A selection of our produce, September 2012.

Tim's photo includes tomato varieties clockwise from top left: Oxheart, (a melon, three Rond de Nice courgettes), Carorich F1, Green Zebra, Sungold F1 and Nectar F1 cherry, Ananas, Lemon Boy F1 and finally Vanessa F1.

The typical Oxheart shape, blotches, cracked skin and all. The flesh is pink, not red.

This year we are growing twenty varieties, five of which are F1 hybrids, and seventy plants in all. Of these, we raised 17 varieties from seed, bought one plant (Lemon Boy, because we had no seed) at a Bricomarché which we turned into seven plants via cuttings, and gained two more (Russe and Yellow Pear) at a plant swap. Oxheart/Cuor di Bue/Coeur de Boeuf is still with us, though I had to replace the ageing packet from Seeds of Italy with fresh seed from Graines Baumaux.
Baumaux presently has 254 tomato offerings on its web site, including numerous "collection" types.

If you go to a local vide grenier much after mid July, you will encounter stalls with baskets of tomatoes for sale. Often these have the characteristic appearance of Oxheart. Many people save the seed year after year, selecting their best specimens, and subtle variations and cross-fertilisations develop which differentiate the original stock into, effectively, new varieties, unregistered and undocumented. Sometimes a seed supplier may collect one of these country varieties, clean it up of viruses, name it (e.g. "Cyril's Choice") and begin to sell it. The seed libraries such as Garden Organic are responsible for reintroduction of many old varieties.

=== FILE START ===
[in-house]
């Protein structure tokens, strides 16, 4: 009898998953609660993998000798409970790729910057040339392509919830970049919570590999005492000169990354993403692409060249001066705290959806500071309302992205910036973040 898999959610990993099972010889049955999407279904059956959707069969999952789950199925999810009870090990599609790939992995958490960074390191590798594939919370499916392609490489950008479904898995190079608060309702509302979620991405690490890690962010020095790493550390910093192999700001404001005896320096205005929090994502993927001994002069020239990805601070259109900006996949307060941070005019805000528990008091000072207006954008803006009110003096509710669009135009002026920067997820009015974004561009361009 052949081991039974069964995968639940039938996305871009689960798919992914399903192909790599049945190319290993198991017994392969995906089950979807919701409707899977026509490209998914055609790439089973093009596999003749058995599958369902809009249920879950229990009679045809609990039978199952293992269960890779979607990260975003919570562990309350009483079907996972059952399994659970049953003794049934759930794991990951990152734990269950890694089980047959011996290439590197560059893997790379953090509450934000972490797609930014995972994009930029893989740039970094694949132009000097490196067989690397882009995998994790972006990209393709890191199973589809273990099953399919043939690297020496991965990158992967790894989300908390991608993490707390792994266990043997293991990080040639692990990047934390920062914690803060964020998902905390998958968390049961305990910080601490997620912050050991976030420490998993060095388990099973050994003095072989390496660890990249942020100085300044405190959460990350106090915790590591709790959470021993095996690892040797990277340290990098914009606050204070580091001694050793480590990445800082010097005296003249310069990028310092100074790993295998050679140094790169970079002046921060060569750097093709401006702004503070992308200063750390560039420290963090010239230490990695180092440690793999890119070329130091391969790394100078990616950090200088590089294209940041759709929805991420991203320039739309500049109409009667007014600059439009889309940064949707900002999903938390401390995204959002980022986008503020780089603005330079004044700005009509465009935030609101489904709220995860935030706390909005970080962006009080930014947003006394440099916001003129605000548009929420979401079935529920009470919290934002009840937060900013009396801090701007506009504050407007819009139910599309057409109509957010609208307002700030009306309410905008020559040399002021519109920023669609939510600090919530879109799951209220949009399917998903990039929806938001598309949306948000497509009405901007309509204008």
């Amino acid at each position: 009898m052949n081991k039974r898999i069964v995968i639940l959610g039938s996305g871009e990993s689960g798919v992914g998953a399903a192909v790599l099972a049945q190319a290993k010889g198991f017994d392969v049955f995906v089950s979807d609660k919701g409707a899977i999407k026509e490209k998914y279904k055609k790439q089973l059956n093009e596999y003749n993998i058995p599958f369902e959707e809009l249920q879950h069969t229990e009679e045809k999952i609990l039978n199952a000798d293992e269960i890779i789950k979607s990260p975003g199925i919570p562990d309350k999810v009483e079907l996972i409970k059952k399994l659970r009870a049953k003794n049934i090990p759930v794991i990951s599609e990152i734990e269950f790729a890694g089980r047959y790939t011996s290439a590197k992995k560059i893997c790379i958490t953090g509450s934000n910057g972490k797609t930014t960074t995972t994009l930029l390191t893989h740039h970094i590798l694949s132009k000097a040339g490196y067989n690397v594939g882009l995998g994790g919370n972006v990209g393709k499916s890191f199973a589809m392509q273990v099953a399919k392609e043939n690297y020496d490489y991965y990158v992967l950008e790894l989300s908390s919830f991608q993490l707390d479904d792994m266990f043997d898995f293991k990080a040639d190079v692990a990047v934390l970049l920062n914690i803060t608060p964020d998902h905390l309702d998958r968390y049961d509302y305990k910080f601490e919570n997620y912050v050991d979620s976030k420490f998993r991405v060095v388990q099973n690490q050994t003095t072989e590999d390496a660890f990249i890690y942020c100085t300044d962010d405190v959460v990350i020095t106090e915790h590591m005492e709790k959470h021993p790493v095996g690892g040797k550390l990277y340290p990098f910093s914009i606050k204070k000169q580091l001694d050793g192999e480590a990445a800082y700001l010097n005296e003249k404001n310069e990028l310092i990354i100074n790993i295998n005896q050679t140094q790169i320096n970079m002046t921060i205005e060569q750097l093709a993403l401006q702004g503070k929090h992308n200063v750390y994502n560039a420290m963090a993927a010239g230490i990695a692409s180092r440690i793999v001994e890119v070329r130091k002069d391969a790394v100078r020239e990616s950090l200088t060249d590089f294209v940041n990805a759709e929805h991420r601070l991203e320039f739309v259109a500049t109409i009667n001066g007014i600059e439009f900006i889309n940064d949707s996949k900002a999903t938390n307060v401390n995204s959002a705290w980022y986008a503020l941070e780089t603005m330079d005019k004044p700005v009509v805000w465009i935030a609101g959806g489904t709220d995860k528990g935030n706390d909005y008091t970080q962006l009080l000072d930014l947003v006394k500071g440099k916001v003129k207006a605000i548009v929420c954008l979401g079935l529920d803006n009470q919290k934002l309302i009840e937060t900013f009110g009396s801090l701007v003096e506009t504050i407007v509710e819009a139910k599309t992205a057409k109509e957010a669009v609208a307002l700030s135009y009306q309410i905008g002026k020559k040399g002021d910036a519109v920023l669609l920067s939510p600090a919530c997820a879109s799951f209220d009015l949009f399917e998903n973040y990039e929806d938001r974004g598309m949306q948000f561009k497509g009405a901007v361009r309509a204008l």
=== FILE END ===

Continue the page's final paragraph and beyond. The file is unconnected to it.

Over the last couple of years we have seen displays of tomatoes labelled Coeur de Boeuf in the supermarkets, retailing at two or three times the price of their ordinary tomatoes. These look more like coin purses than hearts, and are ribbed around the shoulder, like an Italian variety called Liguria. Maybe we should have noticed their rather suspicious uniformity.

Not as pricey as they were, for some reason. And the flesh is red, not pink.

Lately they were joined by airbrushed Ananas (Pineapple), Noire de Crimée (Black Krim) and Green Zebra, all varieties that we have grown for some years. We bought some, but were disappointed by the flavour. The reason? They aren't what we think they are. They have been developed by commercial seed merchants, part of the enormous agribusiness complexes such as Syngenta and Monsanto, for productivity, uniformity, consistency of supply and suitability for mass (hydroponic) growing. They were denounced by gastronomic critic Périco Légasse who made the front page of La Nouvelle Republique on 10th July 2014 with his views (and those of his interviewer, Cristophe Colinet).

Périco Légasse, from his blog

What follows is my translation of the article, Tomates : Périco Légasse met les pieds dans le plat. All the views expressed in the article are those of the interviewer and interviewee, and are not necessarily those of the author of this post. If I have mistranslated or misrepresented anything, it's my fault. Unfortunately the pun in the title is lost in translation.

Périco Légasse sticks his oar in

For Périco Légasse, it is urgent that consumers regain their respect for the seasonality of produce.

Scandal in the juicy tomato market:  fake old varieties are flourishing out of season with a marketing and agrochemical sauce.